• In August, the carriers reported that 5.26 percent of their flights were delayed by aviation system delays, compared with 6.07 percent in July; 7.68 percent by late-arriving aircraft, versus 9.03 percent in July; 5.79 percent by factors within the airline’s control, such as maintenance or crew problems, compared with 6.32 percent in July; 0.53 percent by extreme weather, as opposed to 0.82 percent in July; and 0.04 percent for security reasons, the same as in July.
    • Weather is a factor in both the extreme-weather category and the aviation-system category. This includes delays due to the re-routing of flights by the Federal Aviation Administration in consultation with the carriers involved. Weather is also a factor in delays attributed to late-arriving aircraft, although airlines do not report specific causes in that category.
    • Data collected by BTS also shows the percentage of late flights delayed by weather, including those reported in either the category of extreme weather or included in National Aviation System delays. In August, 32.95 percent of late flights were delayed by weather, down 16.52 percent from August 2011, when 39.47 percent of late flights were delayed by weather, and down 19.06 percent from July when 40.71 percent of late flights were delayed by weather.

    Mishandled baggage

    • The U.S. carriers reporting posted a mishandled baggage rate of 3.38 reports per 1,000 passengers in August, falling from both August 2011’s rate of 3.45 and July 2012’s rate of 3.52.

    Incidents involving pets

    • In August, carriers reported five incidents involving the loss, death, or injury of pets while traveling by air, the same as August 2011. There were three reports filed in July 2012. August’s incidents involved three pet deaths and two pet injuries.

    Complaints about airline service

    • In August, DOT received 1,886 complaints about airline service from consumers, up 33.2 percent from the 1,416 complaints filed in August 2011, but down 23.5 percent from the 2,466 received in July 2012.

    Complaints about treatment of disabled passengers

    • The report also contains a tabulation of complaints filed with DOT in August against airlines regarding the treatment of passengers with disabilities. There was a total of 73 disability-related complaints in August, compared with 48 in August 2011, and 97 in July 2012.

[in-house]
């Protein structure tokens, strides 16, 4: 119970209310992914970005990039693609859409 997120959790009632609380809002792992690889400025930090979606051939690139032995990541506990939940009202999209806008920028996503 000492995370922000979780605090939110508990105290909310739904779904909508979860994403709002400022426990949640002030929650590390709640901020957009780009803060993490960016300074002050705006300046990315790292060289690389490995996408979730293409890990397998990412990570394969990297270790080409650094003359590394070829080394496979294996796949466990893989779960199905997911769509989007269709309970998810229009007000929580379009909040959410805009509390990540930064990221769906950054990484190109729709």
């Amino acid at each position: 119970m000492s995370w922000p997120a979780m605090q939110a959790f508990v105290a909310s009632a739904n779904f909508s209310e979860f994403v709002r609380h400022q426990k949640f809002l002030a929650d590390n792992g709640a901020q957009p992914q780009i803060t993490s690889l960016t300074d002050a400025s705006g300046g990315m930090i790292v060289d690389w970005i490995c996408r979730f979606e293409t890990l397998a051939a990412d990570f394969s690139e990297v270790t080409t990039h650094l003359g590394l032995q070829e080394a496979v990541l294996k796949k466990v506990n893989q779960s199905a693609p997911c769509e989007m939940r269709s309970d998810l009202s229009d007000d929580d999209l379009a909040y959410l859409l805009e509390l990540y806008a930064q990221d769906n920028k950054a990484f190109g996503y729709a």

Complaints about discrimination

    • In August, there were nine complaints alleging discrimination by airlines due to factors other than disability -- such as race, religion, national origin or sex – versus 12 in August 2011 and 16 in July 2012.

    Consumers may file their complaints in writing with the Aviation Consumer Protection Division, U.S. Department of Transportation, C-75, W96-432, 1200 New Jersey Ave. SE, Washington, DC 20590; by voice mail at (202) 366-2220 or by TTY at (202) 366-0511; or on the Web.

    Airlines reported no tarmac delays of more than three hours on domestic flights in August and only one delay of more than four hours on international flig...

    Do tobacco companies target gay consumers?

    Members of LGBT community are more likely to smoke than general population

    Since 1998 cigarette marketing has operated under tight control. Tobacco companies are not allowed to target underage consumers or minority groups.

    But one group, represented by lesbian, gay, bisexual and transgender (LGBT) organizations, says it continues to be the target of tobacco marketing and -- as a result -- its members are more likely to smoke.

    A number of organizations have worked together to combat what they say is pervasive tobacco use within the LGBT community, focusing on the reasons. An edgy Delicious Lesbian Kisses (DLK) campaign draws attention to smoking among lesbians. The Network for LGBT Health Equity helps bridge the gap between LGBT organizations and tobacco control funding. The CRUSH campaign uses “cuties” to spread the message that being tobacco free is sexy.

    Why do LGBT people smoke so much?

    “It’s very likely that smoking is the single greatest health issue stealing years off the lives of LGBT people. Why do LGBT people smoke so much? We’ve been targeted by the tobacco industry, we’re extremely vulnerable for social acceptance as we come out, and the pressures of stigma can nudge anyone towards unhealthy behaviors,” said Scout, Ph.D., Director of the Network for LGBT Health Equity. “More LGBT civil rights leaders’ voices have been silenced by tobacco disparities than any other single thing. For me, tobacco is one of the biggest social justice issues.”

    An analysis published by the American Journal of Public Health found that LGBT people smoke cigarettes at rates that are nearly 70 percent higher than the general population. It is estimated that LGBT adults are 1.5 to 2.5 times more likely to smoke than heterosexual adults.

    Why? LGBT organizations say it is because since the 1990s, tobacco companies have heavily marketed toward gay and lesbian communities, especially among youth.

    Public health knowledge lacking

    An organization called Legacy says its analysis shows a number of reasons mainstream anti-smoking efforts are less effective in the LGBT community. For one, it says LGBT groups over-rely on tobacco company funding by LBGT organizations. It also finds a lack of knowledge among community members in recognizing the public health threat that tobacco poses.

    “For more than a decade, Legacy has worked hard with grassroots groups across the country to help combat the direct targeting that the industry has had on this community in an effort to reduce tobacco use and encourage cessation,” said Cheryl Healton, President and CEO of Legacy. “Through funding and research, it has been our charge to help the LGBT community fight back and educate others on the dangers of tobacco use and nicotine addiction.”